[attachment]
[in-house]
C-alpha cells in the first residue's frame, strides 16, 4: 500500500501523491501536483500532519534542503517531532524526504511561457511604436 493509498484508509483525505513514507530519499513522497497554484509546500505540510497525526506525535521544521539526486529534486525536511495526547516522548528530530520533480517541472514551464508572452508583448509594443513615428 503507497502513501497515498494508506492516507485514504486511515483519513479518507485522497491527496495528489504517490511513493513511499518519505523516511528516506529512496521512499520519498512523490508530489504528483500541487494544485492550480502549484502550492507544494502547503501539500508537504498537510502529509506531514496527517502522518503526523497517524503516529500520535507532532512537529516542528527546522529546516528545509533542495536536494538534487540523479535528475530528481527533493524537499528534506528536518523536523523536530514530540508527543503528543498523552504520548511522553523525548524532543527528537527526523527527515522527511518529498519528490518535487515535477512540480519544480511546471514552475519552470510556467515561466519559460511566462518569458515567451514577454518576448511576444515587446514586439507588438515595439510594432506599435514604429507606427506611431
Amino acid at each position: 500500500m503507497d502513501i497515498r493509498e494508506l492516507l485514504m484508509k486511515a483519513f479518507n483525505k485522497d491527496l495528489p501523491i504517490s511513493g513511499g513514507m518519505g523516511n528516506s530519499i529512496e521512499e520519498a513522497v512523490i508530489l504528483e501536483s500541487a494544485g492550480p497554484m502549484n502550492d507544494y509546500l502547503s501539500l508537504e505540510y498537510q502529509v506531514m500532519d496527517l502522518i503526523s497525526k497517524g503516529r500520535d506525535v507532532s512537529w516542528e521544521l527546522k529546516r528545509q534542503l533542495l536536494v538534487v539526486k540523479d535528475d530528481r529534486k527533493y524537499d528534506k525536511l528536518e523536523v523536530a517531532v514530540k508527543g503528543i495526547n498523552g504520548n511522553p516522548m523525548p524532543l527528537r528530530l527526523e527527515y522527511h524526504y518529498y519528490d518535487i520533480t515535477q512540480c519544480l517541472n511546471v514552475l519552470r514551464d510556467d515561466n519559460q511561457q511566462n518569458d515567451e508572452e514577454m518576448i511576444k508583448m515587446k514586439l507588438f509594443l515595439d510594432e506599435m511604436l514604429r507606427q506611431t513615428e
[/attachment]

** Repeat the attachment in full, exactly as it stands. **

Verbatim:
[in-house]
C-alpha cells in the first residue's frame, strides 16, 4: 500500500501523491501536483500532519534542503517531532524526504511561457511604436 493509498484508509483525505513514507530519499513522497497554484509546500505540510497525526506525535521544521539526486529534486525536511495526547516522548528530530520533480517541472514551464508572452508583448509594443513615428 503507497502513501497515498494508506492516507485514504486511515483519513479518507485522497491527496495528489504517490511513493513511499518519505523516511528516506529512496521512499520519498512523490508530489504528483500541487494544485492550480502549484502550492507544494502547503501539500508537504498537510502529509506531514496527517502522518503526523497517524503516529500520535507532532512537529516542528527546522529546516528545509533542495536536494538534487540523479535528475530528481527533493524537499528534506528536518523536523523536530514530540508527543503528543498523552504520548511522553523525548524532543527528537527526523527527515522527511518529498519528490518535487515535477512540480519544480511546471514552475519552470510556467515561466519559460511566462518569458515567451514577454518576448511576444515587446514586439507588438515595439510594432506599435514604429507606427506611431
Amino acid at each position: 500500500m503507497d502513501i497515498r493509498e494508506l492516507l485514504m484508509k486511515a483519513f479518507n483525505k485522497d491527496l495528489p501523491i504517490s511513493g513511499g513514507m518519505g523516511n528516506s530519499i529512496e521512499e520519498a513522497v512523490i508530489l504528483e501536483s500541487a494544485g492550480p497554484m502549484n502550492d507544494y509546500l502547503s501539500l508537504e505540510y498537510q502529509v506531514m500532519d496527517l502522518i503526523s497525526k497517524g503516529r500520535d506525535v507532532s512537529w516542528e521544521l527546522k529546516r528545509q534542503l533542495l536536494v538534487v539526486k540523479d535528475d530528481r529534486k527533493y524537499d528534506k525536511l528536518e523536523v523536530a517531532v514530540k508527543g503528543i495526547n498523552g504520548n511522553p516522548m523525548p524532543l527528537r528530530l527526523e527527515y522527511h524526504y518529498y519528490d518535487i520533480t515535477q512540480c519544480l517541472n511546471v514552475l519552470r514551464d510556467d515561466n519559460q511561457q511566462n518569458d515567451e508572452e514577454m518576448i511576444k508583448m515587446k514586439l507588438f509594443l515595439d510594432e506599435m511604436l514604429r507606427q506611431t513615428e